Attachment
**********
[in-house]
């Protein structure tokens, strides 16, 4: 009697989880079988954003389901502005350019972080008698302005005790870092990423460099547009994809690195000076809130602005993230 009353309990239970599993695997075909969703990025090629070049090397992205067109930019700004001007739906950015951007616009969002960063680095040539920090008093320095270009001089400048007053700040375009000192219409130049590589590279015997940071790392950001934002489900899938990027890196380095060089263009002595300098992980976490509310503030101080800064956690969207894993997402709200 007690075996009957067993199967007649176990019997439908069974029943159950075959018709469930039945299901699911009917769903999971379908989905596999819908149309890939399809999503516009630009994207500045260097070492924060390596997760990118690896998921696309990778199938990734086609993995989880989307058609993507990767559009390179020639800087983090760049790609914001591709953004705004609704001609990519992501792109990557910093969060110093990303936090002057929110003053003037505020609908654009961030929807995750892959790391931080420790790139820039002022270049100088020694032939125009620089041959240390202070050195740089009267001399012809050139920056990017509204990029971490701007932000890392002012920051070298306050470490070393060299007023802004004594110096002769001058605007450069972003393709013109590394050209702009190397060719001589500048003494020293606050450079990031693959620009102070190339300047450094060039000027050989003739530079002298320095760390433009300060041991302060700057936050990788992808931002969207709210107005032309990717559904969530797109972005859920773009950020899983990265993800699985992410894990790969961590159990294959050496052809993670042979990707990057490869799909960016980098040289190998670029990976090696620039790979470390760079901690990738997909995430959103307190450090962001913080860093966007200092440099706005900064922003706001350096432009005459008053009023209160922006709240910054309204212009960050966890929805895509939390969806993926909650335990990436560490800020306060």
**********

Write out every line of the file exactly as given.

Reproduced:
[in-house]
């Protein structure tokens, strides 16, 4: 009697989880079988954003389901502005350019972080008698302005005790870092990423460099547009994809690195000076809130602005993230 009353309990239970599993695997075909969703990025090629070049090397992205067109930019700004001007739906950015951007616009969002960063680095040539920090008093320095270009001089400048007053700040375009000192219409130049590589590279015997940071790392950001934002489900899938990027890196380095060089263009002595300098992980976490509310503030101080800064956690969207894993997402709200 007690075996009957067993199967007649176990019997439908069974029943159950075959018709469930039945299901699911009917769903999971379908989905596999819908149309890939399809999503516009630009994207500045260097070492924060390596997760990118690896998921696309990778199938990734086609993995989880989307058609993507990767559009390179020639800087983090760049790609914001591709953004705004609704001609990519992501792109990557910093969060110093990303936090002057929110003053003037505020609908654009961030929807995750892959790391931080420790790139820039002022270049100088020694032939125009620089041959240390202070050195740089009267001399012809050139920056990017509204990029971490701007932000890392002012920051070298306050470490070393060299007023802004004594110096002769001058605007450069972003393709013109590394050209702009190397060719001589500048003494020293606050450079990031693959620009102070190339300047450094060039000027050989003739530079002298320095760390433009300060041991302060700057936050990788992808931002969207709210107005032309990717559904969530797109972005859920773009950020899983990265993800699985992410894990790969961590159990294959050496052809993670042979990707990057490869799909960016980098040289190998670029990976090696620039790979470390760079901690990738997909995430959103307190450090962001913080860093966007200092440099706005900064922003706001350096432009005459008053009023209160922006709240910054309204212009960050966890929805895509939390969806993926909650335990990436560490800020306060």